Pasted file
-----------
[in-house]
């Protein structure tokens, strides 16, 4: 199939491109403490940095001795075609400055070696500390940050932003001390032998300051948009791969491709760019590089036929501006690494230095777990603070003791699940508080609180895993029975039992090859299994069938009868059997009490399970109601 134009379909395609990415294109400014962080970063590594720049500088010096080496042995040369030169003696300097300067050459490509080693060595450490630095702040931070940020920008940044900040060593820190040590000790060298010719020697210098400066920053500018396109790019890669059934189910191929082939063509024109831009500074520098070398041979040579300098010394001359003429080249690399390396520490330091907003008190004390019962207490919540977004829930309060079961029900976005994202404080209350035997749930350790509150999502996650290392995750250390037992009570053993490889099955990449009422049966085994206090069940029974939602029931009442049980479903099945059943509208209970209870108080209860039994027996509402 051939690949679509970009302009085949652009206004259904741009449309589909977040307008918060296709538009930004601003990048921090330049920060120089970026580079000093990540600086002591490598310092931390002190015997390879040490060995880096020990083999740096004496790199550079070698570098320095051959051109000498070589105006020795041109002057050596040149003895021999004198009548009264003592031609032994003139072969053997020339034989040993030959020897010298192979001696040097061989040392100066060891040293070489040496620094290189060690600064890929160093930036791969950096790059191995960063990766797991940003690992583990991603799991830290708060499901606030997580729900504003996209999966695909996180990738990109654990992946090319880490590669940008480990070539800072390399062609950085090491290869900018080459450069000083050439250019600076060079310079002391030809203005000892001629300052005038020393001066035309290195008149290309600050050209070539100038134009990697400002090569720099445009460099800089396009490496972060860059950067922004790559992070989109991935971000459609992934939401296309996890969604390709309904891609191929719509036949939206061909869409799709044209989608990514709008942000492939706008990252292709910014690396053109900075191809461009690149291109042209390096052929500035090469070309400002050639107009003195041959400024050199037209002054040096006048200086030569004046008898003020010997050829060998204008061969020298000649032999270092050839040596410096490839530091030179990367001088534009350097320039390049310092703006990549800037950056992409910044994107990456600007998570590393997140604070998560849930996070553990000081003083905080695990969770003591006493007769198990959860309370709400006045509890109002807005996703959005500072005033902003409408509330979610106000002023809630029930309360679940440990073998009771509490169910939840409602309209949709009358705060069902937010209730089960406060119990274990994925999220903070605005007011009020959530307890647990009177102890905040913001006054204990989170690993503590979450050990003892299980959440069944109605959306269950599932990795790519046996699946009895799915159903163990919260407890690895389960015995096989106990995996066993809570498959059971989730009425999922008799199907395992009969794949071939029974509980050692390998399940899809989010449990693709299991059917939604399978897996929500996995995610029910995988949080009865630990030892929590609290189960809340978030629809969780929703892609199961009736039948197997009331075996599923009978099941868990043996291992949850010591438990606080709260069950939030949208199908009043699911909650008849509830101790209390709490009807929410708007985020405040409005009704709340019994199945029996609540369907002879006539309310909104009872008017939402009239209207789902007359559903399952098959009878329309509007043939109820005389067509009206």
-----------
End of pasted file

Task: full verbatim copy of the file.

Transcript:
[in-house]
């Protein structure tokens, strides 16, 4: 199939491109403490940095001795075609400055070696500390940050932003001390032998300051948009791969491709760019590089036929501006690494230095777990603070003791699940508080609180895993029975039992090859299994069938009868059997009490399970109601 134009379909395609990415294109400014962080970063590594720049500088010096080496042995040369030169003696300097300067050459490509080693060595450490630095702040931070940020920008940044900040060593820190040590000790060298010719020697210098400066920053500018396109790019890669059934189910191929082939063509024109831009500074520098070398041979040579300098010394001359003429080249690399390396520490330091907003008190004390019962207490919540977004829930309060079961029900976005994202404080209350035997749930350790509150999502996650290392995750250390037992009570053993490889099955990449009422049966085994206090069940029974939602029931009442049980479903099945059943509208209970209870108080209860039994027996509402 051939690949679509970009302009085949652009206004259904741009449309589909977040307008918060296709538009930004601003990048921090330049920060120089970026580079000093990540600086002591490598310092931390002190015997390879040490060995880096020990083999740096004496790199550079070698570098320095051959051109000498070589105006020795041109002057050596040149003895021999004198009548009264003592031609032994003139072969053997020339034989040993030959020897010298192979001696040097061989040392100066060891040293070489040496620094290189060690600064890929160093930036791969950096790059191995960063990766797991940003690992583990991603799991830290708060499901606030997580729900504003996209999966695909996180990738990109654990992946090319880490590669940008480990070539800072390399062609950085090491290869900018080459450069000083050439250019600076060079310079002391030809203005000892001629300052005038020393001066035309290195008149290309600050050209070539100038134009990697400002090569720099445009460099800089396009490496972060860059950067922004790559992070989109991935971000459609992934939401296309996890969604390709309904891609191929719509036949939206061909869409799709044209989608990514709008942000492939706008990252292709910014690396053109900075191809461009690149291109042209390096052929500035090469070309400002050639107009003195041959400024050199037209002054040096006048200086030569004046008898003020010997050829060998204008061969020298000649032999270092050839040596410096490839530091030179990367001088534009350097320039390049310092703006990549800037950056992409910044994107990456600007998570590393997140604070998560849930996070553990000081003083905080695990969770003591006493007769198990959860309370709400006045509890109002807005996703959005500072005033902003409408509330979610106000002023809630029930309360679940440990073998009771509490169910939840409602309209949709009358705060069902937010209730089960406060119990274990994925999220903070605005007011009020959530307890647990009177102890905040913001006054204990989170690993503590979450050990003892299980959440069944109605959306269950599932990795790519046996699946009895799915159903163990919260407890690895389960015995096989106990995996066993809570498959059971989730009425999922008799199907395992009969794949071939029974509980050692390998399940899809989010449990693709299991059917939604399978897996929500996995995610029910995988949080009865630990030892929590609290189960809340978030629809969780929703892609199961009736039948197997009331075996599923009978099941868990043996291992949850010591438990606080709260069950939030949208199908009043699911909650008849509830101790209390709490009807929410708007985020405040409005009704709340019994199945029996609540369907002879006539309310909104009872008017939402009239209207789902007359559903399952098959009878329309509007043939109820005389067509009206």